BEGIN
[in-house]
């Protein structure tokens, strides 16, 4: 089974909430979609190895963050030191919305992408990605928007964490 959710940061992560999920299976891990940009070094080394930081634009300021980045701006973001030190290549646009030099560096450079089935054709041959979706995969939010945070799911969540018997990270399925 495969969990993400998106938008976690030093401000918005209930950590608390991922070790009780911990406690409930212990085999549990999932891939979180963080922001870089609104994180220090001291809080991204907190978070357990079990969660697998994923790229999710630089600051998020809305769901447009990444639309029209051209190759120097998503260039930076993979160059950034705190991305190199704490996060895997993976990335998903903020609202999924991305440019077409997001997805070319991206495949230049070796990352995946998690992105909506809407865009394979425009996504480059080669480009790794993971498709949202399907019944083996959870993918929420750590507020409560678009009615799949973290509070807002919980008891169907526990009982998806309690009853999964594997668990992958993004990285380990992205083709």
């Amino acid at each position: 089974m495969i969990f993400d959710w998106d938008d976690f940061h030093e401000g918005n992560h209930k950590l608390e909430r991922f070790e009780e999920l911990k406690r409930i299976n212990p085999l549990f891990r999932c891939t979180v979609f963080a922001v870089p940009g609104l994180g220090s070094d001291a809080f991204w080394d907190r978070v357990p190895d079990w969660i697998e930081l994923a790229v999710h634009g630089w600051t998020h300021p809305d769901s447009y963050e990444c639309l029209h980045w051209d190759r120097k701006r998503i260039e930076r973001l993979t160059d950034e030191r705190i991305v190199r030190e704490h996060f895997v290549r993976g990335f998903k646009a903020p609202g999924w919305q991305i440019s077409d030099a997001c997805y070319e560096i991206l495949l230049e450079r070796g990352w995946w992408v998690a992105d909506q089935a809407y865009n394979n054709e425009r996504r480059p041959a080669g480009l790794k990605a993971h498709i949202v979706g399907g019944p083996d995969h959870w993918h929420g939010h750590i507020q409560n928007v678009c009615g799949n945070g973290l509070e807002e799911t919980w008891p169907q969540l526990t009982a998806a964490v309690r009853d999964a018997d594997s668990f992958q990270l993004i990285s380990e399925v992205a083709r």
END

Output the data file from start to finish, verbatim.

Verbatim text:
[in-house]
């Protein structure tokens, strides 16, 4: 089974909430979609190895963050030191919305992408990605928007964490 959710940061992560999920299976891990940009070094080394930081634009300021980045701006973001030190290549646009030099560096450079089935054709041959979706995969939010945070799911969540018997990270399925 495969969990993400998106938008976690030093401000918005209930950590608390991922070790009780911990406690409930212990085999549990999932891939979180963080922001870089609104994180220090001291809080991204907190978070357990079990969660697998994923790229999710630089600051998020809305769901447009990444639309029209051209190759120097998503260039930076993979160059950034705190991305190199704490996060895997993976990335998903903020609202999924991305440019077409997001997805070319991206495949230049070796990352995946998690992105909506809407865009394979425009996504480059080669480009790794993971498709949202399907019944083996959870993918929420750590507020409560678009009615799949973290509070807002919980008891169907526990009982998806309690009853999964594997668990992958993004990285380990992205083709």
């Amino acid at each position: 089974m495969i969990f993400d959710w998106d938008d976690f940061h030093e401000g918005n992560h209930k950590l608390e909430r991922f070790e009780e999920l911990k406690r409930i299976n212990p085999l549990f891990r999932c891939t979180v979609f963080a922001v870089p940009g609104l994180g220090s070094d001291a809080f991204w080394d907190r978070v357990p190895d079990w969660i697998e930081l994923a790229v999710h634009g630089w600051t998020h300021p809305d769901s447009y963050e990444c639309l029209h980045w051209d190759r120097k701006r998503i260039e930076r973001l993979t160059d950034e030191r705190i991305v190199r030190e704490h996060f895997v290549r993976g990335f998903k646009a903020p609202g999924w919305q991305i440019s077409d030099a997001c997805y070319e560096i991206l495949l230049e450079r070796g990352w995946w992408v998690a992105d909506q089935a809407y865009n394979n054709e425009r996504r480059p041959a080669g480009l790794k990605a993971h498709i949202v979706g399907g019944p083996d995969h959870w993918h929420g939010h750590i507020q409560n928007v678009c009615g799949n945070g973290l509070e807002e799911t919980w008891p169907q969540l526990t009982a998806a964490v309690r009853d999964a018997d594997s668990f992958q990270l993004i990285s380990e399925v992205a083709r």